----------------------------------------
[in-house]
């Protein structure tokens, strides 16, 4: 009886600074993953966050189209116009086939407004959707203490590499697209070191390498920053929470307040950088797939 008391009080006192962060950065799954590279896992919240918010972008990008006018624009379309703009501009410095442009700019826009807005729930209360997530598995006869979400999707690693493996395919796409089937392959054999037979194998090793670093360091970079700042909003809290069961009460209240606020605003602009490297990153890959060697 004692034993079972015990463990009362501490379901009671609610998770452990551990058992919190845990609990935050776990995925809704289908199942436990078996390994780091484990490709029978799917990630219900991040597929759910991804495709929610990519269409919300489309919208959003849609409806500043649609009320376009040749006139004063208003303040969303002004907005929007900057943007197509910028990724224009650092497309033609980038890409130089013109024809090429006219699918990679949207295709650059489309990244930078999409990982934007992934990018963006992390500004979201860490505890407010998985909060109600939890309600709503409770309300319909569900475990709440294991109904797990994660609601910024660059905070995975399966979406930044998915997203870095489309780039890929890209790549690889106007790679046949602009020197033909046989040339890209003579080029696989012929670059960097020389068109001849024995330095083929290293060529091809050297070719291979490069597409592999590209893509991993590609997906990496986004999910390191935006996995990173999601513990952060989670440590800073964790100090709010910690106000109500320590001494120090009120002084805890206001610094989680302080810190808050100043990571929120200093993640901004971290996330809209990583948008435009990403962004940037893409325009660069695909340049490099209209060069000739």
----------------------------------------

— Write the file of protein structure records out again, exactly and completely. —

[in-house]
């Protein structure tokens, strides 16, 4: 009886600074993953966050189209116009086939407004959707203490590499697209070191390498920053929470307040950088797939 008391009080006192962060950065799954590279896992919240918010972008990008006018624009379309703009501009410095442009700019826009807005729930209360997530598995006869979400999707690693493996395919796409089937392959054999037979194998090793670093360091970079700042909003809290069961009460209240606020605003602009490297990153890959060697 004692034993079972015990463990009362501490379901009671609610998770452990551990058992919190845990609990935050776990995925809704289908199942436990078996390994780091484990490709029978799917990630219900991040597929759910991804495709929610990519269409919300489309919208959003849609409806500043649609009320376009040749006139004063208003303040969303002004907005929007900057943007197509910028990724224009650092497309033609980038890409130089013109024809090429006219699918990679949207295709650059489309990244930078999409990982934007992934990018963006992390500004979201860490505890407010998985909060109600939890309600709503409770309300319909569900475990709440294991109904797990994660609601910024660059905070995975399966979406930044998915997203870095489309780039890929890209790549690889106007790679046949602009020197033909046989040339890209003579080029696989012929670059960097020389068109001849024995330095083929290293060529091809050297070719291979490069597409592999590209893509991993590609997906990496986004999910390191935006996995990173999601513990952060989670440590800073964790100090709010910690106000109500320590001494120090009120002084805890206001610094989680302080810190808050100043990571929120200093993640901004971290996330809209990583948008435009990403962004940037893409325009660069695909340049490099209209060069000739």